NCT is organized as a REIT, but unlike most REITs does not purchase actual buildings, but instead invests in mortgage loans and securities, primarily backed by subprime commercial (the majority of assets), residential, and mobile-home loans and loan securities. They just reported a whopping Q4 loss of $106.2 million, or $2.01 per share. Their stock price has dropped from $31 in April 2007 to about $11 today.
Book value per share fell between Q3 and Q4 from $12.66 to $5.59, a decline of $7.07 per share. NCT says Generally Accepted Accounting Practices (GAAP) understates their book value because it does not allow them to write down their limited-recourse liabilities at the same pace as the assets securing them.
That argument isn’t entirely without merit, but strikes me as a very fine one to make. If GAAP book value drops another $7.07 a share in Q1 2008 it would fall to -$1.48 per share.
Would you invest in such a company, or offer it loans, given (1) a negative book value, (2) rapidly depreciating assets, (3) regular massive losses, based on the assurance that essentially amounts to “don’t worry, while we may be insolvent according to the standards of most US accountants, but once we default on debt we owe to other people we’ll have plenty of assets to pay the loan we want from you.”?
Also, many lenders use GAAP accounting in making loan decisions, and even if NCT’s more creative non-GAAP accounting were used, their books still look weak and getting weaker, and there are plenty of prime borrowers out there who are having trouble getting loans.
But wait, it gets worse! The biggest part of NCT’s huge writedowns have come from its subprime portfolio.
It also owns $542 million in mobile home loans. How well do you think those will do in a recession? A writedown of 30% of the value of the that portfolio would create a loss of $162.6 million. And remember, GAAP book value is a mere $295.1 million as of 12/31/07. Mobile home loans were the downfall of Conseco, once a giant financial company. They are especially vulnerable to foreclosure, since they retain their value very poorly in foreclosure auctions, and because they are usually low-value units, the fixed costs of foreclosure take a much larger bite from their value that SFHs and condos.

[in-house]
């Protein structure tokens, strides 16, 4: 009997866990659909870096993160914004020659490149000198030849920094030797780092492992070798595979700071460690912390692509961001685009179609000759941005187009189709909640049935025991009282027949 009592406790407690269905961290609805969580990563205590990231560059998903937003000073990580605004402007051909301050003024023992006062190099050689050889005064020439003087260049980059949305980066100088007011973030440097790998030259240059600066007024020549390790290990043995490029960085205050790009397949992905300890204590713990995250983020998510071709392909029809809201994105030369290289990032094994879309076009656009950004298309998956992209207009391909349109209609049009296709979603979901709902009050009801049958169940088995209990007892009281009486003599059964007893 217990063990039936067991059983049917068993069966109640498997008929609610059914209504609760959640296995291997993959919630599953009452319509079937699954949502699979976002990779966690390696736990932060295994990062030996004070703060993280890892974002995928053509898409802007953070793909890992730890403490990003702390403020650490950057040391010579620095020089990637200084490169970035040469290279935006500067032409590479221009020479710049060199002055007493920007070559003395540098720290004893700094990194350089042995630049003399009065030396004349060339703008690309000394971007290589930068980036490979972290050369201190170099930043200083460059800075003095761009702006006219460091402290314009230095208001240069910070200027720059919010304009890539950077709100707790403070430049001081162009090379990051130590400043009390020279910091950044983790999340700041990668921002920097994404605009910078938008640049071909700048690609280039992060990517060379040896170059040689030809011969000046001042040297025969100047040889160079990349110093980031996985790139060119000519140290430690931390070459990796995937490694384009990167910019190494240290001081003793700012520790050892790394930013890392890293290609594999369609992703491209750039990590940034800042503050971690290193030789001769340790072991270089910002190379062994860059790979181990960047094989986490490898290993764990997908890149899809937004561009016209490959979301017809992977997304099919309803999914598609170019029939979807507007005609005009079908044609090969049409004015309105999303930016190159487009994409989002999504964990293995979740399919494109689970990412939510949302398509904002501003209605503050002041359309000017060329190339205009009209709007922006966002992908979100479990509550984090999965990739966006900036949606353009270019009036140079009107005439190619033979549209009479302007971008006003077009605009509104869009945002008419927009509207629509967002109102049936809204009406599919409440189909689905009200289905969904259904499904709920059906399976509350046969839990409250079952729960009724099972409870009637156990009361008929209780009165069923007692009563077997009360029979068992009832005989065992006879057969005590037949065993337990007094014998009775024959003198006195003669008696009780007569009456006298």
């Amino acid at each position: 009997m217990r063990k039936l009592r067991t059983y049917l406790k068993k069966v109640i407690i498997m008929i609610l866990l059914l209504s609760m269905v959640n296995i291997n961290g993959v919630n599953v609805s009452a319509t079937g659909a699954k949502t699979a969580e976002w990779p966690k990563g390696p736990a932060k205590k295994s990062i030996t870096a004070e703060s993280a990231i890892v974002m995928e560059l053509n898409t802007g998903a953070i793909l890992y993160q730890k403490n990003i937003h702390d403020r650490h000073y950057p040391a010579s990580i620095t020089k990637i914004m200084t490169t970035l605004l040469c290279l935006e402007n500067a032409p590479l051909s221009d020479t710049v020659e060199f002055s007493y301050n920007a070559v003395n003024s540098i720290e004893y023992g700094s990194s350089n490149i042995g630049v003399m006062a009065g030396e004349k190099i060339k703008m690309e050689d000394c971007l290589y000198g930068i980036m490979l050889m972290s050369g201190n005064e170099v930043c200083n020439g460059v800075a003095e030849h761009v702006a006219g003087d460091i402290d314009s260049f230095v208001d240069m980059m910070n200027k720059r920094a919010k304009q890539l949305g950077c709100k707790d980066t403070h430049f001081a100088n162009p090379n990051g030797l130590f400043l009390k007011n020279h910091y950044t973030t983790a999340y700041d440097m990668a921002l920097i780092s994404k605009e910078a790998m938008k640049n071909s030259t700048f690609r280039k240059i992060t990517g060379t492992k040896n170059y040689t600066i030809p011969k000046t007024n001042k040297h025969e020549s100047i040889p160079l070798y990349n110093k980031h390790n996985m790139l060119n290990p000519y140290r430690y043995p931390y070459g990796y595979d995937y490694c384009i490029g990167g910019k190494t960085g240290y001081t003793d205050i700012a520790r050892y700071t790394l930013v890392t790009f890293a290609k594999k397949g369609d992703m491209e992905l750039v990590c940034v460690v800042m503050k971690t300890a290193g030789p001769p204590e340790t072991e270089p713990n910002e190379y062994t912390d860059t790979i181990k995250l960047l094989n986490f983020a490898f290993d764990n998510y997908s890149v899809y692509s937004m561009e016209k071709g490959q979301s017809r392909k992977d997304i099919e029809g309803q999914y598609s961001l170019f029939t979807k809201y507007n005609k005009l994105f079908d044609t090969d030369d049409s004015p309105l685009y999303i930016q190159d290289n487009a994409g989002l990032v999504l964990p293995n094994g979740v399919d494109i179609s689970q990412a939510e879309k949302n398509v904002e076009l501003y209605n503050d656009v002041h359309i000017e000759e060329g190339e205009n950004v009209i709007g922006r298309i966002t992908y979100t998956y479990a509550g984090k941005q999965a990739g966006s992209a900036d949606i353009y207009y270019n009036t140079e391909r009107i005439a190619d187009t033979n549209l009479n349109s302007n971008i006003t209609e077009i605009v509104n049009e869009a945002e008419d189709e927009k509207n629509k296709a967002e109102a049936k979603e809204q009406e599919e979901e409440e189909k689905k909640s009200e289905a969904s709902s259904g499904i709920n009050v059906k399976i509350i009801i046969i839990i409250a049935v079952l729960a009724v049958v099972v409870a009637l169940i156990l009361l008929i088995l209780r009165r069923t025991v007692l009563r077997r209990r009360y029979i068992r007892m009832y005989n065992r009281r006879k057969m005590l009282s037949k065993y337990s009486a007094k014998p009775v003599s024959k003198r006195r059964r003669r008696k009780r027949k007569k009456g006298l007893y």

Commenter David Free notes that NCT paid off much of its short term debt in so far in Q1 2008, and wonders if that is a good sign. I say no. Given the market situation I am not sure that NCT had the ability to roll over this short term debt. And it didn’t pay off the debt with earnings, it has lost tons of money in 2007 and so far in 2008.
Instead, NCT sold one of the few assets that anyone would want to buy, namely its AAA-rated GSE securities, which made up 60% of its Q1 asset sales. The remaining 40% of the assets it sold in Q1 ’08 were lower quality RE loans/securities that nonetheless were rated higher than its overall portfolio. The other two big sales were $254M of REIT debt rated BBB, and $248M of CMBS rated A-. By contrast, the remaining REIT debt and CMBS are both rated an average of BBB-. So it dumped (at a loss) its A- and BBB assets, while keeping the BBB- assets. NCT is thus taking on more credit risk at a time when defaults are rapidly increasing.
So how are BBB–rated CMBS that are still on NCT’s books doing these days? Compare the chart at the end of Q4, when spreads were at 950bps, to today they are at 1,650bps. (Remember, on this chart up is down.)